BRUSSELS — Building strong scientific partnerships with European allies is important for the U.S. Army in order to secure the most advanced technology for American warfighters and to expand interoperability with allied nations. The U.S. Army, U.S. Navy and Belgian military hosted the first Belgian/U.S. science and technology conference in Brussels, Belgium in June 2022. They brought together the Belgian research and technology community, and representatives from the Belgium Ministry of Defense and the U.S. Department of Defense.
The theme of the conference was "Forging the future – Belgium-U.S. joint effort in science for a safer world." The one-day meeting, held at the Royal Military Academy in Brussels, provided an opportunity for Belgian academic institutions, research institutions and government representatives to discuss emerging research and technologies.
The U.S. sponsorship of the event was led by the U.S. Army Combat Capabilities Development Command, or DEVCOM, and the U.S. Office of Naval Research – Global with support from the U.S. Embassy in Belgium, and the Belgian sponsorship was led by the Royal Higher Institute of Defence.
Seventeen Belgian researchers shared their ideas for potential new projects in three areas: human performance and protection; power, energy and energetics/aerodynamics; and data science/processing. U.S. Army and Navy representatives also shared information about Department of Defense international grant programs, including how to compete for funding.
“Partnerships like this jointly-sponsored workshop allow scientists to come together and learn from one another. Most of these researchers did not know that the U.S. Department of Defense supports basic science research both inside the U.S. and abroad. By establishing relationships through science between foreign researchers and the Army research enterprise, we build goodwill for the U.S. and for peace and prosperity,” said Col. Jenny Stacy, DEVCOM Atlantic director.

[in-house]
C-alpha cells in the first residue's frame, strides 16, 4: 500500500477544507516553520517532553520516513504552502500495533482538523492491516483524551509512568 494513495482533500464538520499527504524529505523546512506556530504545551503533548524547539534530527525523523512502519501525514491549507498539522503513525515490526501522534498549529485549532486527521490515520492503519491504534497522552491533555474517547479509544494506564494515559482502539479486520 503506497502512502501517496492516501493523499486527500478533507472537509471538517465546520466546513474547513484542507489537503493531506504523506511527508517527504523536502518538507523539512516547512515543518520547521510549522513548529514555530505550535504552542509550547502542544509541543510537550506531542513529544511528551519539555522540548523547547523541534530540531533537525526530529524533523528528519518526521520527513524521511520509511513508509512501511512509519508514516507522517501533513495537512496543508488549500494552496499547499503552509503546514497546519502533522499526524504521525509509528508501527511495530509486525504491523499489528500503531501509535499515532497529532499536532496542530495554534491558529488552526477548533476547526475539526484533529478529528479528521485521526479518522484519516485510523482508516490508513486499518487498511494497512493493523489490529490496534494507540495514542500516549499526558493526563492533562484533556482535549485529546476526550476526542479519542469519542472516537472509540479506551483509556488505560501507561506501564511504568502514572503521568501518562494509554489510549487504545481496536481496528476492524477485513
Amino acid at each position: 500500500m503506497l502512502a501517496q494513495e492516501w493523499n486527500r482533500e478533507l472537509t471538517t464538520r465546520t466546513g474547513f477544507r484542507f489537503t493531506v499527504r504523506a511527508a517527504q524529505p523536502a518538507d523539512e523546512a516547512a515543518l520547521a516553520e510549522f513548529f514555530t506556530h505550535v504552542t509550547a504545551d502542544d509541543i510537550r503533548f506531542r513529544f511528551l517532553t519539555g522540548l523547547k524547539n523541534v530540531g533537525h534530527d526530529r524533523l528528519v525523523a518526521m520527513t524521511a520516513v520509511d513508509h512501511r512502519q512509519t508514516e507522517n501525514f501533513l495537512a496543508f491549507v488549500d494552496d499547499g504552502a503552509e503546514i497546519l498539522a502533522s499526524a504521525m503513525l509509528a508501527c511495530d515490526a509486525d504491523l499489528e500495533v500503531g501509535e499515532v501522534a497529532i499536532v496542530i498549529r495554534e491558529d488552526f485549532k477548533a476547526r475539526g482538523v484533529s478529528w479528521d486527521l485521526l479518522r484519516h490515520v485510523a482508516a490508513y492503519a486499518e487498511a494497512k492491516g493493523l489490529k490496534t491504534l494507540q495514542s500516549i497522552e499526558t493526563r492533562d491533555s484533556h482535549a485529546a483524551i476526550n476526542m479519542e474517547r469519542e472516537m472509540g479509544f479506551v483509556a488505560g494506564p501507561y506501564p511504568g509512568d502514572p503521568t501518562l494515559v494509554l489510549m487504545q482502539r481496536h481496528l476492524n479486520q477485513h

The conference team received 20 abstracts from various Belgian academic and research institutions and government representatives across a broad range of topic areas. Each of the 17 researchers who were chosen had ten minutes to describe their concepts and visions. Topics included: optimizing human performance in extreme environments; ballistic helmet design; and data-centric architecture, a solid and easily accessible architecture design for fast integration and interpretation of data.
“The basic research carried out in these topic areas will provide the foundational science to support the next round of Army modernization from 2035 to 2050, and beyond. And, these topic areas are highly relevant to the Belgian Army, NATO and U.S. allies and partners around the world. Promoting fundamental science and applied research in these areas supports not just technological modernization, but also strong scientific partnerships for a safer world,” said Jonathan Brame, DEVCOM-ATL Basic and Applied Research team lead.
The U.S. DOD will select at least one new idea from the joint conference for a collaborative basic research project that the U.S. government will fund.
The conference team is exploring a second joint annual conference in 2023.
The U.S. Army Combat Capabilities Development Command — DEVCOM — is home to the Army’s largest pool of civilian scientists, engineers, analysts and technicians who are the bedrock for discovering and developing the capabilities Soldiers need to deter, and when necessary, defeat current and future adversaries.
DEVCOM is a major subordinate command of Army Futures Command, and together the Team of Teams provides the scientific and engineering expertise necessary to better integrate modernization priorities and give the Army, as part of the Joint Force, the ability to act faster and more effectively than the adversary.